UK Nirex, the industry's waste disposal company, now intends to apply in February for permission to build an underground rock laboratory at Sellafield, following the publication yesterday of data about the geology and the movement of underground water.
The company spent nearly pounds 80m last year on research into the geology and hydrogeology of the site. Its expenditure will rise if it gets permission to excavate the laboratory.
According to Dr John Holmes, director of science for Nirex, the fact that the water deep underground at the location of the proposed repository is about 30,000 years old, indicates that the site is relatively stable. The most important safety issue in radioactive waste disposal is the possibility that underground water might leach radioactive chemicals from the waste and flow back to the surface to contaminate drinking water supplies.
The new study, which draws on data from 11 boreholes sunk to study the site, updates results published more than 18 months ago based on only four boreholes. But informed critics who have seen preliminary versions of Nirex's results warn that some of the boreholes revealed cracks in the rock which may communicate directly with the surface, providing groundwater with a quick return path, before radioactivity has died away.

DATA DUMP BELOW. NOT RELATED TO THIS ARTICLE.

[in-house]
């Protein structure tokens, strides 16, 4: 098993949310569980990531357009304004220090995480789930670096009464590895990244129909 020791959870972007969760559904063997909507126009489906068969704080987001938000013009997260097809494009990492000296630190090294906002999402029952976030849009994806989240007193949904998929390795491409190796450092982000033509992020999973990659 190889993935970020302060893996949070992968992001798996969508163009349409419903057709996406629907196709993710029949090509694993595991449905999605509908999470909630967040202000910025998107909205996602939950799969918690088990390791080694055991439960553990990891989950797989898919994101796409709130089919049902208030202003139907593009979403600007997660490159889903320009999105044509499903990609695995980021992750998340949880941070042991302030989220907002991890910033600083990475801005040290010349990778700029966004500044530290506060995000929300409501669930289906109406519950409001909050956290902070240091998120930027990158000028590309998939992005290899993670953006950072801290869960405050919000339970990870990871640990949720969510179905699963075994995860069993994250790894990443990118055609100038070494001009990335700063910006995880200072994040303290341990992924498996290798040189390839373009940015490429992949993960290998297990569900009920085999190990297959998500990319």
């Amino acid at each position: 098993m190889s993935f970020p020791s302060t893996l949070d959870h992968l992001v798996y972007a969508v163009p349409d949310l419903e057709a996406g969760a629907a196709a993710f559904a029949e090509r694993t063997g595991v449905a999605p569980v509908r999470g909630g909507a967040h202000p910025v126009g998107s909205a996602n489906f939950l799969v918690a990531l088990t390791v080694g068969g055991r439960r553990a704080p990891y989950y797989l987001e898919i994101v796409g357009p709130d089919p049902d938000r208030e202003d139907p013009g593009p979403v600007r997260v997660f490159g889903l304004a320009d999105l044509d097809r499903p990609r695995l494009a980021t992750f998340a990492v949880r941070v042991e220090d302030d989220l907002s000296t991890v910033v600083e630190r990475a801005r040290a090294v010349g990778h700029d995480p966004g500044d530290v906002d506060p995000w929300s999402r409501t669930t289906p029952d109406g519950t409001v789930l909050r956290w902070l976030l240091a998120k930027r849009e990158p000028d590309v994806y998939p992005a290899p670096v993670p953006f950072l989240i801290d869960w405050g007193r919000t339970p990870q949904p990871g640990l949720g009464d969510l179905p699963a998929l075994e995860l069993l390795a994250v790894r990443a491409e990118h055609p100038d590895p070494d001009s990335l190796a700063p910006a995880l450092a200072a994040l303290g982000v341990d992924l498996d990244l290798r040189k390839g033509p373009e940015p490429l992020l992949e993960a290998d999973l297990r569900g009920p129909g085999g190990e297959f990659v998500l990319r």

Dr Holmes conceded that 'there is a potential for a component of upward flow' but he maintained that 'very few of the fractures transmit water and the volumes are very low'. The flow is mainly westwards, out to sea, he said.
Nirex's waste repository will cost more than pounds 2.5bn, but will not start operating until 2010 or later. Only intermediate and low-level waste will be consigned to Nirex's repository. Highly radioactive waste, which represents most of the radioactivity from the reprocessing of spent nuclear fuel, will be stored on the surface at Sellafield for at least another 90 years - and probably into the 22nd century.
Low-level waste includes slightly contaminated protective clothing; while intermediate level waste involves water filters and discarded pieces of cladding from nuclear fuel rods.
The Government has postponed for the third time an announcement about the fate of the new Thermal Oxide Reprocessing Plant (Thorp) which is awaiting permission to start at Sellafield.
The European Commission yesterday acknowledged that it is 'examining as a matter of priority' a formal complaint against Thorp lodged last month by Friends of the Earth.
FoE yesterday said that it would take the commission to the European Court if it did not intervene, an action which would parallel the already declared intention of Greenpeace to seek judicial review, in the British courts, of any decision in favour of Thorp.
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